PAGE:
A month earlier, the Covenant Keepers Network had its inauguration and had planned having the General as Chairman. He couldn’t make it, explaining his busy schedules. Besides, there were a series of programmes lined up to mark his ascent to the octogenarian cadre. Worse still, his representative couldn’t make it. He tendered apologies assuring of his appreciation of our initiative which in part had necessitated the consent to pay him a visit.
What we had expected a barely thirty minutes. However, our discussion snowballed unto a lively, fun-filled and educative over three hours meet. There reasons for the prolong meeting. We hadn’t planned it, but it turned out that in our delegation was a journalist, a former activist of the defunct National Union of Nigerian Students (NUNS) and an ex- Biafran soldier.
General Gowon tried as much as he could to have us relaxed by throwing in banters at every opportunity. He was polite to a fault and ensured that we properly understood whatever he said. Amidst the discussion, he realized that I was a journalist from which point he went on rib cracking and some sad tales of how sometimes journalists misquoted him either erroneously or out of mischief just to make attractive headlines. One of such was a headline cast giving the impression that he had described President Olusegun Obasanjo, then a serving Head of State as a “Demon in Aso Rock”. According to him, the statement had rattled some of Obasanjo’s aids, who had expected fisticuffs at the Council of State meeting. He saved day, when he refuted making the statement.
The General found it interesting seeing Pastor Olufemi Martins, an ex- Students Union activist who as a member of the NUNS Senate was forefront during the restiveness of the 1978 Ali Must Go student’s protests. General Gowon disclosed that unknown to the protesting students, Col Ahmadu Alli, then Federal Commissioner for Education was amidst the students at the heart of the protest. According to him, Col Alli kept yelling alongside the students “Ali Must Go” till he found a convenient opportunity to escape to safety. General Gowon sustained the repartee that at a time, the government was at loss over which Ali was to go – was it Dr Ahmadu Alli or Dr Shetima Ali Monguno, the then Federal Commissioner for Petroleum and Energy.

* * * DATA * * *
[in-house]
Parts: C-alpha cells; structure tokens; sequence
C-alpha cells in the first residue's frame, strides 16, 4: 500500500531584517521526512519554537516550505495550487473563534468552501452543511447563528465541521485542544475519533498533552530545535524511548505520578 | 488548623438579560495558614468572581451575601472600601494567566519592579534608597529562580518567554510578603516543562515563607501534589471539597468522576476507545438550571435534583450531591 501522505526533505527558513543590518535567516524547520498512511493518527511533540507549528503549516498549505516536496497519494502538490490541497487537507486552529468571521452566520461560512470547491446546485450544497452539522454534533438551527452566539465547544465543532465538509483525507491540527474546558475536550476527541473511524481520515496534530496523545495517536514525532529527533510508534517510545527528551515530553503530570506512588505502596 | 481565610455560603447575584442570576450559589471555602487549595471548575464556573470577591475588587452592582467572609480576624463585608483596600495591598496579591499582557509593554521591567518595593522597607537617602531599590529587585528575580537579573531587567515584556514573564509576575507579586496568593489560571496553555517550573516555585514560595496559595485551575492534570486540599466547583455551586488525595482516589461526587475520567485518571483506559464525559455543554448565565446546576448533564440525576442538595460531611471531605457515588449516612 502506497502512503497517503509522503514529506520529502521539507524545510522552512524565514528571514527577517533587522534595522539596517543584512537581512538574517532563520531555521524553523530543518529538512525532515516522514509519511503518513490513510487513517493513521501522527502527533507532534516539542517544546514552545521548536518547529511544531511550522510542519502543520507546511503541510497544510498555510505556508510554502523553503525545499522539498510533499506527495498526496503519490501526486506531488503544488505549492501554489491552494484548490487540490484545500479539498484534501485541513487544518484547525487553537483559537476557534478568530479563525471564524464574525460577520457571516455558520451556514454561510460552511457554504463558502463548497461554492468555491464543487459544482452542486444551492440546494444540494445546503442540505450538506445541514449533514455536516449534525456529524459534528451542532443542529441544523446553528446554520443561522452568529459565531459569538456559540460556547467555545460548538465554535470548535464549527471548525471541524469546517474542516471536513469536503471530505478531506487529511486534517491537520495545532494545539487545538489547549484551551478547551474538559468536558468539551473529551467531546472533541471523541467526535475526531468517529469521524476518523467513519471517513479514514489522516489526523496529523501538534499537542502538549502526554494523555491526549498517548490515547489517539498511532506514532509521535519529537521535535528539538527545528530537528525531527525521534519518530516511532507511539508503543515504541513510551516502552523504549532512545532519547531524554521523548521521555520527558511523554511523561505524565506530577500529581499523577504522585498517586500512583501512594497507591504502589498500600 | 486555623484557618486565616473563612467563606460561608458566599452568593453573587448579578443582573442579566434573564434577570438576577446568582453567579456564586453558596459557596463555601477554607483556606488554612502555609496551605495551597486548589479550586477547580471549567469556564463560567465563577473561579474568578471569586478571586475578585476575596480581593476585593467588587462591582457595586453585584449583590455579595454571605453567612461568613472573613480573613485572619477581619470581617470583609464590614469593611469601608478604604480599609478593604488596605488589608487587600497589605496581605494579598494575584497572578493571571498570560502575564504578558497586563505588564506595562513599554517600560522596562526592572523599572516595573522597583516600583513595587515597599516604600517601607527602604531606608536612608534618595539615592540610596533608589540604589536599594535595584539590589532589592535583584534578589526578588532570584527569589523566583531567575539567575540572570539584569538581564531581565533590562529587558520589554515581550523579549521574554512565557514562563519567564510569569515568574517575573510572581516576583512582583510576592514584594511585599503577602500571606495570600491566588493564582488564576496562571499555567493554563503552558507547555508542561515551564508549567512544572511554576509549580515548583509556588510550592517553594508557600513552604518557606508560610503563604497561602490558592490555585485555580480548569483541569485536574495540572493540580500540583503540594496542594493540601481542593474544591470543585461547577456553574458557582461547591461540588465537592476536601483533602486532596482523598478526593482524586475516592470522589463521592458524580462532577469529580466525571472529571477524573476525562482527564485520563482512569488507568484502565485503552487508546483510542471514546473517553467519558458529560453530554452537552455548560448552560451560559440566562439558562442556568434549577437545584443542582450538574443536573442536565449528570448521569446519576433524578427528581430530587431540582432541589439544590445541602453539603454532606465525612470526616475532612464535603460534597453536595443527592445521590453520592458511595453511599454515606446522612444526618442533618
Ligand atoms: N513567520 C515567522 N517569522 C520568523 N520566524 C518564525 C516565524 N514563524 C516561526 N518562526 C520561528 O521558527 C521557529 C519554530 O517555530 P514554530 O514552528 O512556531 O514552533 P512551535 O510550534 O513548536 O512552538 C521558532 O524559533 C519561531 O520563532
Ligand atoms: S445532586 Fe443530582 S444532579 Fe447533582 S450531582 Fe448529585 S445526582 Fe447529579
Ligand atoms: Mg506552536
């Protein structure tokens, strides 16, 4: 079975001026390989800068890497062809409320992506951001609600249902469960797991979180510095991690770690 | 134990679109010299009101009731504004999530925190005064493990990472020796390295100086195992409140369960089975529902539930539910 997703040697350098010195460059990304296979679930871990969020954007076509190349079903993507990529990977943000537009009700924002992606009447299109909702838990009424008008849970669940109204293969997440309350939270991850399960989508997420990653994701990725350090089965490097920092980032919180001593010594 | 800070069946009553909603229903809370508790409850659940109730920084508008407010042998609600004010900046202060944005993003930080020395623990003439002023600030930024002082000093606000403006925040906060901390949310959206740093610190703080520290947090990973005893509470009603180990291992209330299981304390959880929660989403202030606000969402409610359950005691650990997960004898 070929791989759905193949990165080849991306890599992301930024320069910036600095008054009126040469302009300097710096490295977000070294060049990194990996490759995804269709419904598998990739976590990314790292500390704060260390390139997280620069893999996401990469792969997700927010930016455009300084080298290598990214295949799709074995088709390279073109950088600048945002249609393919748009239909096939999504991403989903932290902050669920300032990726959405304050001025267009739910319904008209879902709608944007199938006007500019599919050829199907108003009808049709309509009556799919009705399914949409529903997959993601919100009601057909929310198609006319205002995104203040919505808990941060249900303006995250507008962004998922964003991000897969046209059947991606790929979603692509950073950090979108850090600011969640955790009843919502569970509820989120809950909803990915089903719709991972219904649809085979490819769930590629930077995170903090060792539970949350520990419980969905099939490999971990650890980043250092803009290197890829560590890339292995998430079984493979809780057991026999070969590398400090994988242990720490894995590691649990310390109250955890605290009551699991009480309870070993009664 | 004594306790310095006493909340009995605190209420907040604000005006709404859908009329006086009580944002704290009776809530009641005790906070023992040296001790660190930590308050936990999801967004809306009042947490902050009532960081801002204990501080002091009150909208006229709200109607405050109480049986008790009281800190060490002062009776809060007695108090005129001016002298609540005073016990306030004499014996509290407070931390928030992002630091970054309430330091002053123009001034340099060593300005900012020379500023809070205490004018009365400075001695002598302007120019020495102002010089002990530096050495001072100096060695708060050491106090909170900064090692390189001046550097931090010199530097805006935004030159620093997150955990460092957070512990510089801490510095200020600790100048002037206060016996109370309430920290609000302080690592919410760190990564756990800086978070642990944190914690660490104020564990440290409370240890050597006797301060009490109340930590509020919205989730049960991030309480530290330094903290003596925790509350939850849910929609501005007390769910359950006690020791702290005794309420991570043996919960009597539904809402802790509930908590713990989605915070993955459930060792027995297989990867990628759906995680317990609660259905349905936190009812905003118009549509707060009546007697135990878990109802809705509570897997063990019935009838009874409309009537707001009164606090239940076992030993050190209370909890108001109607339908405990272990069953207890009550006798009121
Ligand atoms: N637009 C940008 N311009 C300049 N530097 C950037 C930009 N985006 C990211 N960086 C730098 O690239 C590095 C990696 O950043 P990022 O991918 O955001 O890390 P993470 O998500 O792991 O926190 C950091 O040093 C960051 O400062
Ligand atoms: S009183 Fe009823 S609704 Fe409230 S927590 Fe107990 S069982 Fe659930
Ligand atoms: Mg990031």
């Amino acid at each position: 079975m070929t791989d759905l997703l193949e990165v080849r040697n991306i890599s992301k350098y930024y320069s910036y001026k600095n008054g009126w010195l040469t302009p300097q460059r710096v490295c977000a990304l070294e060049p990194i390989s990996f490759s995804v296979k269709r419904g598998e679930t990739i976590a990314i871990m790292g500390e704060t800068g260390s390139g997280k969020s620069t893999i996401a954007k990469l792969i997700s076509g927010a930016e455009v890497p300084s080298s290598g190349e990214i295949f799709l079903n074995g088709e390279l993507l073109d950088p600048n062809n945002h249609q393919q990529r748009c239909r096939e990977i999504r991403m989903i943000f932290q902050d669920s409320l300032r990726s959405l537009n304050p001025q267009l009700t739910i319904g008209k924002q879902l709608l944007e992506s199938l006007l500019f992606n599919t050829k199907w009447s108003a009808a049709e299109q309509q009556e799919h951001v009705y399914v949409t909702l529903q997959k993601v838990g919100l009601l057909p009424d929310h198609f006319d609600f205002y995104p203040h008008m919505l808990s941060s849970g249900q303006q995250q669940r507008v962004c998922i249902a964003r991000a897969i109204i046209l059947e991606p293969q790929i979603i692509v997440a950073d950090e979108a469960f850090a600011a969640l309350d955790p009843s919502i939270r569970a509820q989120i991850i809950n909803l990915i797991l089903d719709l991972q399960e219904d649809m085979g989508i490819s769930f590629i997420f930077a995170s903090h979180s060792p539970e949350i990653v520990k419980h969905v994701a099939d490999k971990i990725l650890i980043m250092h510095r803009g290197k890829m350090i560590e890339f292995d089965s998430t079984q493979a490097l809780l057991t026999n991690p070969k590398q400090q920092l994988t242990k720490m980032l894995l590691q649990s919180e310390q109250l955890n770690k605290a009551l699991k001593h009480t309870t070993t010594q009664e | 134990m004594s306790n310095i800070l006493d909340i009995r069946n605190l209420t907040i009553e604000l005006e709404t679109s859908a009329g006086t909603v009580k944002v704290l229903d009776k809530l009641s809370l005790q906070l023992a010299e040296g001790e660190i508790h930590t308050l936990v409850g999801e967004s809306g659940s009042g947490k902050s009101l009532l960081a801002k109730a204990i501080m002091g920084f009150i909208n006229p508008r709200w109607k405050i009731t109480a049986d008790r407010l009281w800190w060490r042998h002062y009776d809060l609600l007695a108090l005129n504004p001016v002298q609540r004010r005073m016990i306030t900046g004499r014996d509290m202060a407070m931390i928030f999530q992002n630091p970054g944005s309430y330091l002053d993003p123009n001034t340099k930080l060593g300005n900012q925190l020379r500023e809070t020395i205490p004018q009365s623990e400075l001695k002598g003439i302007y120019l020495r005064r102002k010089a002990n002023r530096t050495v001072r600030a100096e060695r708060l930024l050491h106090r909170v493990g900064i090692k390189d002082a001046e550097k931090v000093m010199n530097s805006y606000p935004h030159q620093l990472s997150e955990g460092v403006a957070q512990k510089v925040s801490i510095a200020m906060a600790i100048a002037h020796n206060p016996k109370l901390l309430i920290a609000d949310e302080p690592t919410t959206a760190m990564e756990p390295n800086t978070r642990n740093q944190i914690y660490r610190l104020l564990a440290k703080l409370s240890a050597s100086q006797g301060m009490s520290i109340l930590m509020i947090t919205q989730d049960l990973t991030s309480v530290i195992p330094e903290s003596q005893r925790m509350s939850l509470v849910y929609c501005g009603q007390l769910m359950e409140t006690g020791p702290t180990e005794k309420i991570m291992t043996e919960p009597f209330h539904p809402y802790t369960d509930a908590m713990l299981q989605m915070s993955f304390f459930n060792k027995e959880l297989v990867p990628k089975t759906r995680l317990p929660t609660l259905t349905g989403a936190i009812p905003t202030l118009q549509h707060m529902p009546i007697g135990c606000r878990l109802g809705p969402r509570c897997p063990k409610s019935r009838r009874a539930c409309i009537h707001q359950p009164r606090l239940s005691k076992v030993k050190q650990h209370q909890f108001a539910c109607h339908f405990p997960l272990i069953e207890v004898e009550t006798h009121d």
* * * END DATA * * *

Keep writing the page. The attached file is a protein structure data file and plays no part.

The ex- Biafran soldier in our delegation Dr Kofi Obiako has a bi- national parentage - a Ghanaian mother and an Igbo father; ex- Nigerian soldier who served in Kaduna. Gen Gowon pulled another joke - wondering what was to happen now that the warlord had come face to face with him. As fate would have it, Dr Obiako was closer to the General than he knew - he was quite close to the General’s brothers and sisters. Dr Obiako spoke Hausa fluently which General Gowon well acknowledged. Beside, having grown in the military barracks in Kaduna, Dr Obiako had narratives of several of Gowon’s contemporaries like Major Kaduna Nzeogwu, Colonel Joe Achuzia etc. They got entrapped in tales about several soldiers that were to become central in the nation’s history. We also discussed the unfortunate January 15, 1966 coup which General Gowon who had barely arrived from foreign training described as really shocking. There were also reminisces of the early Christian community in Kaduna and the environ and as well as barrack life.